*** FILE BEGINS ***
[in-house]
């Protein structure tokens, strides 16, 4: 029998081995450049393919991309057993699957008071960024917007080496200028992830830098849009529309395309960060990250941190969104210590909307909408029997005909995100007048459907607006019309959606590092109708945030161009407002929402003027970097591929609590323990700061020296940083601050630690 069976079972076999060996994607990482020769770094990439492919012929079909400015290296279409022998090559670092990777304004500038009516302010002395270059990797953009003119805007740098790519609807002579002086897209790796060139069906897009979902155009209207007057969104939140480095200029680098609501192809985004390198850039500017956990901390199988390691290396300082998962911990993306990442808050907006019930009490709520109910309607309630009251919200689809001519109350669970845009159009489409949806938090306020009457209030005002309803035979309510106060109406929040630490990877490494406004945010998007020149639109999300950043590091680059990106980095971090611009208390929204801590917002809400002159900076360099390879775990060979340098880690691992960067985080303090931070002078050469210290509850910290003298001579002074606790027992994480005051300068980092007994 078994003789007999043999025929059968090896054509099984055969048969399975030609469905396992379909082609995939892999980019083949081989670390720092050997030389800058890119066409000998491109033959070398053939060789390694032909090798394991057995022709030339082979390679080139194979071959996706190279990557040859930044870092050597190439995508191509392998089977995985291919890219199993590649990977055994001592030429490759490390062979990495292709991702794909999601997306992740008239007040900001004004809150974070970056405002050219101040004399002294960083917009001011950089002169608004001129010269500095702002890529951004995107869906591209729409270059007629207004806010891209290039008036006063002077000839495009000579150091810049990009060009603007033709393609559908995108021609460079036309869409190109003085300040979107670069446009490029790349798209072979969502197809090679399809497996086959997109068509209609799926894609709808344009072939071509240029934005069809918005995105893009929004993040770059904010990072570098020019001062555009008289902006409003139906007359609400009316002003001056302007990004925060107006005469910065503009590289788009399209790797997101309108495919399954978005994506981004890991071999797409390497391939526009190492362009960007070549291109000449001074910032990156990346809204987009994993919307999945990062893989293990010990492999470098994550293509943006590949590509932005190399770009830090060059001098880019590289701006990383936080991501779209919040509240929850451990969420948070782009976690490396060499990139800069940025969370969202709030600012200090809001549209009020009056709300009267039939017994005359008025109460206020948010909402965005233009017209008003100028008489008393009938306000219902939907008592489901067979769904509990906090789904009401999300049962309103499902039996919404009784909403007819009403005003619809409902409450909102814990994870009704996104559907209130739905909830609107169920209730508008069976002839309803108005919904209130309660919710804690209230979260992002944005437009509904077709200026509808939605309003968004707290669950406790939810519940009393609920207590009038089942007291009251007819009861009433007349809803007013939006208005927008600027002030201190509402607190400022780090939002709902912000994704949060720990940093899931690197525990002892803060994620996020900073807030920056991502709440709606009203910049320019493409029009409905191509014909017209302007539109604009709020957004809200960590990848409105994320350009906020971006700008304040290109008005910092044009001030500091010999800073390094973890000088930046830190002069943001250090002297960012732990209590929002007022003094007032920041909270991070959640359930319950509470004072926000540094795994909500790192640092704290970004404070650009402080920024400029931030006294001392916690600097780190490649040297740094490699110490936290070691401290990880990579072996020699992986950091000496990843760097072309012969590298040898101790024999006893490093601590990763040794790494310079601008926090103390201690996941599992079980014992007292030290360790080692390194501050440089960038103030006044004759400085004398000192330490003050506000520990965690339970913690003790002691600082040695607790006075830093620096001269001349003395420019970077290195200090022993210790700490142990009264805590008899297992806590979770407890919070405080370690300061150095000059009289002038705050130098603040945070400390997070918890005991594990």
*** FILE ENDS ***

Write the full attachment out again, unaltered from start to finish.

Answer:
[in-house]
């Protein structure tokens, strides 16, 4: 029998081995450049393919991309057993699957008071960024917007080496200028992830830098849009529309395309960060990250941190969104210590909307909408029997005909995100007048459907607006019309959606590092109708945030161009407002929402003027970097591929609590323990700061020296940083601050630690 069976079972076999060996994607990482020769770094990439492919012929079909400015290296279409022998090559670092990777304004500038009516302010002395270059990797953009003119805007740098790519609807002579002086897209790796060139069906897009979902155009209207007057969104939140480095200029680098609501192809985004390198850039500017956990901390199988390691290396300082998962911990993306990442808050907006019930009490709520109910309607309630009251919200689809001519109350669970845009159009489409949806938090306020009457209030005002309803035979309510106060109406929040630490990877490494406004945010998007020149639109999300950043590091680059990106980095971090611009208390929204801590917002809400002159900076360099390879775990060979340098880690691992960067985080303090931070002078050469210290509850910290003298001579002074606790027992994480005051300068980092007994 078994003789007999043999025929059968090896054509099984055969048969399975030609469905396992379909082609995939892999980019083949081989670390720092050997030389800058890119066409000998491109033959070398053939060789390694032909090798394991057995022709030339082979390679080139194979071959996706190279990557040859930044870092050597190439995508191509392998089977995985291919890219199993590649990977055994001592030429490759490390062979990495292709991702794909999601997306992740008239007040900001004004809150974070970056405002050219101040004399002294960083917009001011950089002169608004001129010269500095702002890529951004995107869906591209729409270059007629207004806010891209290039008036006063002077000839495009000579150091810049990009060009603007033709393609559908995108021609460079036309869409190109003085300040979107670069446009490029790349798209072979969502197809090679399809497996086959997109068509209609799926894609709808344009072939071509240029934005069809918005995105893009929004993040770059904010990072570098020019001062555009008289902006409003139906007359609400009316002003001056302007990004925060107006005469910065503009590289788009399209790797997101309108495919399954978005994506981004890991071999797409390497391939526009190492362009960007070549291109000449001074910032990156990346809204987009994993919307999945990062893989293990010990492999470098994550293509943006590949590509932005190399770009830090060059001098880019590289701006990383936080991501779209919040509240929850451990969420948070782009976690490396060499990139800069940025969370969202709030600012200090809001549209009020009056709300009267039939017994005359008025109460206020948010909402965005233009017209008003100028008489008393009938306000219902939907008592489901067979769904509990906090789904009401999300049962309103499902039996919404009784909403007819009403005003619809409902409450909102814990994870009704996104559907209130739905909830609107169920209730508008069976002839309803108005919904209130309660919710804690209230979260992002944005437009509904077709200026509808939605309003968004707290669950406790939810519940009393609920207590009038089942007291009251007819009861009433007349809803007013939006208005927008600027002030201190509402607190400022780090939002709902912000994704949060720990940093899931690197525990002892803060994620996020900073807030920056991502709440709606009203910049320019493409029009409905191509014909017209302007539109604009709020957004809200960590990848409105994320350009906020971006700008304040290109008005910092044009001030500091010999800073390094973890000088930046830190002069943001250090002297960012732990209590929002007022003094007032920041909270991070959640359930319950509470004072926000540094795994909500790192640092704290970004404070650009402080920024400029931030006294001392916690600097780190490649040297740094490699110490936290070691401290990880990579072996020699992986950091000496990843760097072309012969590298040898101790024999006893490093601590990763040794790494310079601008926090103390201690996941599992079980014992007292030290360790080692390194501050440089960038103030006044004759400085004398000192330490003050506000520990965690339970913690003790002691600082040695607790006075830093620096001269001349003395420019970077290195200090022993210790700490142990009264805590008899297992806590979770407890919070405080370690300061150095000059009289002038705050130098603040945070400390997070918890005991594990």